American media: Lukashenka has surpassed Kim Jong-un
15:48, — Politics
The Internet does not stop to laughed at the Belarusian ruler.
While many of us thought Kim Jong-Un and the North Koreans had the corner on the nutty dictatorship market, Alexander Lukashenka of Belarus was waiting in the wings for his turn. Last week he went nuts because some Swedes parachuted Teddy Bears into his country complete with human rights messages, reported Deseret News.
Lukashenko has summoned the Swedes back to his country to face charges, and he took two Belarusians hostage as bait. No word on the fate of the teddy bears.
You've gotta love a leader who wants to protect his nation from invading stuffed animals.
But Lukashenko is no dummy. He knows: today it's a teddy bear, tomorrow it could be Buzz Lightyear.
As the website charter97.org reported earlier, on July 4 Swedish aircraft entered the airspace of Belarus from the side of Lithuania. Pilots of the aircraft dropped hundreds of teddy bears with parachutes, to which were attached posters with calls to for freedom of speech and human rights.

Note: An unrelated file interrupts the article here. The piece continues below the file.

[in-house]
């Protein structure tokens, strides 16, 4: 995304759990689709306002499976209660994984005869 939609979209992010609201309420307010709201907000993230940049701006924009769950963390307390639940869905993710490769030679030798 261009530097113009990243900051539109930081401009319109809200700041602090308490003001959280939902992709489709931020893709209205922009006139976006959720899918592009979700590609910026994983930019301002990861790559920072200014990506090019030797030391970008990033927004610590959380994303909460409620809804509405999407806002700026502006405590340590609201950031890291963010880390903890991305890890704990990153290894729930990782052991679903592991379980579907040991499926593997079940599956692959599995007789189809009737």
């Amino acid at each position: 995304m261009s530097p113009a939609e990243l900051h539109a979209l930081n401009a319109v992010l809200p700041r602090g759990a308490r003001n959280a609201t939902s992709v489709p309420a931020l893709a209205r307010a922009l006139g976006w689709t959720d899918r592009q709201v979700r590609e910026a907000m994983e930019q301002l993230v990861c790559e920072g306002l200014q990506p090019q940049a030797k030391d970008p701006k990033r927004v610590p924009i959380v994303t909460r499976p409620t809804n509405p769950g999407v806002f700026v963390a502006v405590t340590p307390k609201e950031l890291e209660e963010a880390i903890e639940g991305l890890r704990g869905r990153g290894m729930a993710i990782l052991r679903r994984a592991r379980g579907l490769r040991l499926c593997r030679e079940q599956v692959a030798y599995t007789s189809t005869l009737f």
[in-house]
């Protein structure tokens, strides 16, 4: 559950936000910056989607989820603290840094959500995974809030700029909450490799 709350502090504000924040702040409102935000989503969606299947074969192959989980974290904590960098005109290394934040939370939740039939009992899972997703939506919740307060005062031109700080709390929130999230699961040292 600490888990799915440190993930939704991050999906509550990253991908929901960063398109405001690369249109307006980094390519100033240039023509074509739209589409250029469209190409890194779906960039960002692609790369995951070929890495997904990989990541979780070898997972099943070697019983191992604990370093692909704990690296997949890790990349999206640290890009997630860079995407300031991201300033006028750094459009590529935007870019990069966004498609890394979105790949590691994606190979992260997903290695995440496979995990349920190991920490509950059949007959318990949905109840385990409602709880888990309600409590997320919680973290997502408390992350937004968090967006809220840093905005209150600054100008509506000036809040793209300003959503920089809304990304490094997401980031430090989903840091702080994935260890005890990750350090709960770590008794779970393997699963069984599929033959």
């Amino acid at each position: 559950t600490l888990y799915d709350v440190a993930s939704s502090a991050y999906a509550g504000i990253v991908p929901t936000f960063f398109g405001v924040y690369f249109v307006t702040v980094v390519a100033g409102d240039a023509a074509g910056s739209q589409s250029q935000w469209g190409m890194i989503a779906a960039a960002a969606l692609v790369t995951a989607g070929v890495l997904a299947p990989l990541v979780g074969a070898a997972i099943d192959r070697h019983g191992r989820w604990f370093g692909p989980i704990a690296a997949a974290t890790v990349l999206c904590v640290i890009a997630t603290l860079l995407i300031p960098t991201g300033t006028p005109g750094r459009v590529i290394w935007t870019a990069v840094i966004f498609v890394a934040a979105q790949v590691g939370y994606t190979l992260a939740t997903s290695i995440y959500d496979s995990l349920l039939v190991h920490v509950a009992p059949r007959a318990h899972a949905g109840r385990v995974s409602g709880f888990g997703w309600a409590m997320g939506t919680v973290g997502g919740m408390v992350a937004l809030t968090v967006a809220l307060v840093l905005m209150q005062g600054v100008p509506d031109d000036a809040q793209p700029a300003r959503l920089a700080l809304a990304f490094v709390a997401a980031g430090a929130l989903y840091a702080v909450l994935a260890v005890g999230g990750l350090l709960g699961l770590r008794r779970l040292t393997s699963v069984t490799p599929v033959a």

The Belarusian side first denied it, then Alaxandar Lukashenka fired the Air Force commander, threatened to Lithuania, and expelled the Swedish ambassador. Belarus officially applied to the Lithuanian Prosecutor General's Office with a request for legal assistance in this case.
On the case of 'teddy troopers" were arrested the citizens of Belarus - photographer Anton Suryapin, the first who posted pictures of the toys, and Siarhei Basharimoau, realtor who rented an apartment in Minsk to Swedish activists. They were accused of aiding illegal border crossings. Both detainees could face up to seven years in prison. A few days ago they were released from the KGB prison on bail, but the charges against them were not removed.
Write your comment (48)